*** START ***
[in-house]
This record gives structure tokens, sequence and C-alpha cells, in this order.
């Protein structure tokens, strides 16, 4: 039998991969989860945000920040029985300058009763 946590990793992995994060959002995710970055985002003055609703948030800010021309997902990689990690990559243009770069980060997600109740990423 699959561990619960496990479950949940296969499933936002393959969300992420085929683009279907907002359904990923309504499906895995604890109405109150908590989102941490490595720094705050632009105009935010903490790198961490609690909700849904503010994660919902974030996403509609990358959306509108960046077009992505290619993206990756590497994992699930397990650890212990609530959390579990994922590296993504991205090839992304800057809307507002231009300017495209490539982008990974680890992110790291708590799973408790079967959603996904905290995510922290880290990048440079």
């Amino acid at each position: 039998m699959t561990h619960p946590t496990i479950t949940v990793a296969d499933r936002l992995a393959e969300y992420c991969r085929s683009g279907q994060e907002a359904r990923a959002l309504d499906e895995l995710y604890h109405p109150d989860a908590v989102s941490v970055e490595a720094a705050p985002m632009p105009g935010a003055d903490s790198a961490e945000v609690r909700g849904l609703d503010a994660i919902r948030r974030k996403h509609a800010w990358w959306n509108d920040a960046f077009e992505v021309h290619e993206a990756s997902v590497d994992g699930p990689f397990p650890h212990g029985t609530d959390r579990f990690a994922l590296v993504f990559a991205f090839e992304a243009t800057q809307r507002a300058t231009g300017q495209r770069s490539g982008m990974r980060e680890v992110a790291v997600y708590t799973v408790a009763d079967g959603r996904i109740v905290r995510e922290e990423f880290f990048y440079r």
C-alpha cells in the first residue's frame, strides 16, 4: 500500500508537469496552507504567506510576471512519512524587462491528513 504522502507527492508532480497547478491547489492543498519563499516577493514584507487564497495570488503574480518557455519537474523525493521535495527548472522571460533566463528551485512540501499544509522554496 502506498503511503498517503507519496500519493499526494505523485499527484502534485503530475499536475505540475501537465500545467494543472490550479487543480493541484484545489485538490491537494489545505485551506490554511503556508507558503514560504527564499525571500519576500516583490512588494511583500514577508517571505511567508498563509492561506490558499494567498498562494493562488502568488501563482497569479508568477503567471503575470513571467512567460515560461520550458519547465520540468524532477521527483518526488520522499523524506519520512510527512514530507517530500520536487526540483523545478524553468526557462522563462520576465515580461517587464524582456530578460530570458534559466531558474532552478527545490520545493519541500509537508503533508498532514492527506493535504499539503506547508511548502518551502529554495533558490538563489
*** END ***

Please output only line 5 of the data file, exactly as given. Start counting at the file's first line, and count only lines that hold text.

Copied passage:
C-alpha cells in the first residue's frame, strides 16, 4: 500500500508537469496552507504567506510576471512519512524587462491528513 504522502507527492508532480497547478491547489492543498519563499516577493514584507487564497495570488503574480518557455519537474523525493521535495527548472522571460533566463528551485512540501499544509522554496 502506498503511503498517503507519496500519493499526494505523485499527484502534485503530475499536475505540475501537465500545467494543472490550479487543480493541484484545489485538490491537494489545505485551506490554511503556508507558503514560504527564499525571500519576500516583490512588494511583500514577508517571505511567508498563509492561506490558499494567498498562494493562488502568488501563482497569479508568477503567471503575470513571467512567460515560461520550458519547465520540468524532477521527483518526488520522499523524506519520512510527512514530507517530500520536487526540483523545478524553468526557462522563462520576465515580461517587464524582456530578460530570458534559466531558474532552478527545490520545493519541500509537508503533508498532514492527506493535504499539503506547508511548502518551502529554495533558490538563489